Last week we published our research on startups and digital skills, BamGoogled: Digital skills among newly registered businesses. The report highlighted that while digital skills are bad among small businesses they are worse among newly registered businesses. The report showed that the vast majority of new businesses being started in the UK lacked the skills to promote their business online.
While there is some debate about how much time new businesses should devote to learning the ins and outs of HTTP response codes, most people would agree that it is a good idea for new startups to know the basics of digital marketing. Knowing the fundamentals of how the search engines and social media networks operate will at least allow startups to plan how their business should look online and pick someone legitimate to outsource the work to if they don’t want to take it on themselves.
There are a growing number of resources out there for startups and small businesses who want to improve their digital skills. Below we have rounded up five of the best.
1. Google Digital Garage – One of the newer resources on the block, Digital Garage is made up of 23 separate lessons covering the basics of SEO and online marketing. There is the option to create a personalised learning plan to cover just the bits you need or the option to go through all 23 lessons and earn a certificate of online proficiency. This option is probably best suited for absolute beginners as the first few lessons are very basic. If you really want your badge you can skip the video lessons and just take the quizzes.
2. Google’s SEO Starter Guide – This document has been around for a little while and it is one that we regularly share with clients. Some of it is a little technical but it is fairly comprehensive and covers how your website should be structured, what content to put on it and how to promote it. If you are having a website built for the first time then it is worth sitting down and having a read of. Another bit of Google guidance worth a read is their content quality guidelines. Discovering and rewarding quality content (and punishing poor content) has been a major drive for Google in the last couple of years and looks set to continue so it is worth making sure the content on your site is up to scratch.
3. Moz Beginners Guide to SEO – while the Google guide is fairly comprehensive the Moz Beginners Guide to SEO covers just about everything you could want to know about search engine optimisation. It comes in 10 chapters covering everything from keywords and links through to usability and results tracking.
4. Moz Beginners Guide to Social Media – like their SEO guide Moz have a pretty detailed guide to social media marketing (12 chapters this time). If you want something a little quicker then HubSpot have a good collection of videos giving introductions and step-by-step how to guides to using Twitter, Linkedin and Facebook.
5. Books – While there are lots of great online resources to learn about promoting your businesses lots of people prefer to read a book. We have also found that while many of the online resources listed above are good on the technicalities of what you should do and how things work they can lack the bigger picture. One of the keys to successfully promoting a business online is having a solid idea of what you want to achieve. That might include the type of customers your want to attract, where they will come from, what you want them to do on your website and how that will turn into profit for the business. Some of the books that we often recommend are:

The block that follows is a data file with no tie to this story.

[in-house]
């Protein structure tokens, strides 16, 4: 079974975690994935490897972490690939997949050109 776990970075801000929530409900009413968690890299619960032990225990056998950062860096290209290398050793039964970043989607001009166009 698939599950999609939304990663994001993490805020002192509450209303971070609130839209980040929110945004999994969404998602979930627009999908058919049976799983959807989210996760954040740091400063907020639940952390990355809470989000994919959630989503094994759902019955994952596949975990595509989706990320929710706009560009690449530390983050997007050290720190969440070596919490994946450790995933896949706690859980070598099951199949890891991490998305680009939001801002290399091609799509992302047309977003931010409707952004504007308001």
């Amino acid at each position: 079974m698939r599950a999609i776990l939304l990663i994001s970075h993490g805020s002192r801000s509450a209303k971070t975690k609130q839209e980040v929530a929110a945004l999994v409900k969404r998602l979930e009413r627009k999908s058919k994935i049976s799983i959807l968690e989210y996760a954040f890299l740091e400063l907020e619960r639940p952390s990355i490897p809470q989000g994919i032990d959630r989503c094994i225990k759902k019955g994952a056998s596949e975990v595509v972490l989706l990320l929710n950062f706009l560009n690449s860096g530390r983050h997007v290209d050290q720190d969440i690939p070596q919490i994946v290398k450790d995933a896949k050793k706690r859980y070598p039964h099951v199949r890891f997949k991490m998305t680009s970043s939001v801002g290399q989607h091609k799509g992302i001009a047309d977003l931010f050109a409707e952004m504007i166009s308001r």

Dee Blick’s Essential Marketing Masterclasses – Dee Blick has written a couple of books on marketing for small businesses with lots of advice on how to do things yourself on a shoestring budget. Her Essential Masterclasses book covers everything from making a marketing plan through to writing copy for websites, email marketing and the effective use of Twitter and Linkedin. She also covers offline marketing techniques including press releases and direct mail.
Dave Kerpen’s Likeable Social Media – Likeable covers social media marketing in a lot more depth. A lot of the book isn’t about the technicalities of how to create a post but is about the tone of voice to use, etiquette and how social media fits into the wider business. It is worth getting the revised edition of the book as it covers some of the changes that Facebook brought in that make it less friendly for businesses to use.
Andy Maslen’s The Copywriting Sourcebook and his Write to Sell – Google are placing more and more emphasis on quality content on websites but it is also important that the content on your site (and in emails and on flyers) really sells your business. Writing copy that sells is an art in and of itself. Andy Maslen’s books look at the theory behind writing good copy but are also full of practical tips and cheats. As well as writing for traditional sales letters and brochures they also cover writing for websites, emails and online adverts.
The Art of SEO – If you want to get really, really in depth with promoting your website then The Art of SEO is the book you need. The 3rd edition comes in at over 900 pages and covers everything from technical issues around site structure through to keyword research and social media.
As well as the resources above The Company Warehouse provide a range of guides including How to Get on Google and How to Promote Your Business on Social Media through the members area of our site. Our Business Consultants are also available to assist with SEO consultations and digital marketing planning.